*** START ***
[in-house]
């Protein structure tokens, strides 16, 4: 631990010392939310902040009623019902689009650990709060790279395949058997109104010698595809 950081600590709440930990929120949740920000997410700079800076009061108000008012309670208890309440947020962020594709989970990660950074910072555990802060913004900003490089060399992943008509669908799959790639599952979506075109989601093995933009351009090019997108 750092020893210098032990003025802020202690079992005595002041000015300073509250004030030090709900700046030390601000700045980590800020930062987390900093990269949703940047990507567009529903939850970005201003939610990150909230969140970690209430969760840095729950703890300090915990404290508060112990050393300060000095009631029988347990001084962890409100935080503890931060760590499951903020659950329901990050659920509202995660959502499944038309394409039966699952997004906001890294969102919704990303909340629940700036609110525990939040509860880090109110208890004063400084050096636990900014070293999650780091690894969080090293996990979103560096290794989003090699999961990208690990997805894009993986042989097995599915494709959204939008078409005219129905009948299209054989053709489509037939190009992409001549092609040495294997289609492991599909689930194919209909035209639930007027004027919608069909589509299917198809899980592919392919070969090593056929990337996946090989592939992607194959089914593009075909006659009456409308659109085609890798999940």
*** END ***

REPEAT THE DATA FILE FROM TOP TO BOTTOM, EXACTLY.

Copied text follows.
[in-house]
């Protein structure tokens, strides 16, 4: 631990010392939310902040009623019902689009650990709060790279395949058997109104010698595809 950081600590709440930990929120949740920000997410700079800076009061108000008012309670208890309440947020962020594709989970990660950074910072555990802060913004900003490089060399992943008509669908799959790639599952979506075109989601093995933009351009090019997108 750092020893210098032990003025802020202690079992005595002041000015300073509250004030030090709900700046030390601000700045980590800020930062987390900093990269949703940047990507567009529903939850970005201003939610990150909230969140970690209430969760840095729950703890300090915990404290508060112990050393300060000095009631029988347990001084962890409100935080503890931060760590499951903020659950329901990050659920509202995660959502499944038309394409039966699952997004906001890294969102919704990303909340629940700036609110525990939040509860880090109110208890004063400084050096636990900014070293999650780091690894969080090293996990979103560096290794989003090699999961990208690990997805894009993986042989097995599915494709959204939008078409005219129905009948299209054989053709489509037939190009992409001549092609040495294997289609492991599909689930194919209909035209639930007027004027919608069909589509299917198809899980592919392919070969090593056929990337996946090989592939992607194959089914593009075909006659009456409308659109085609890798999940």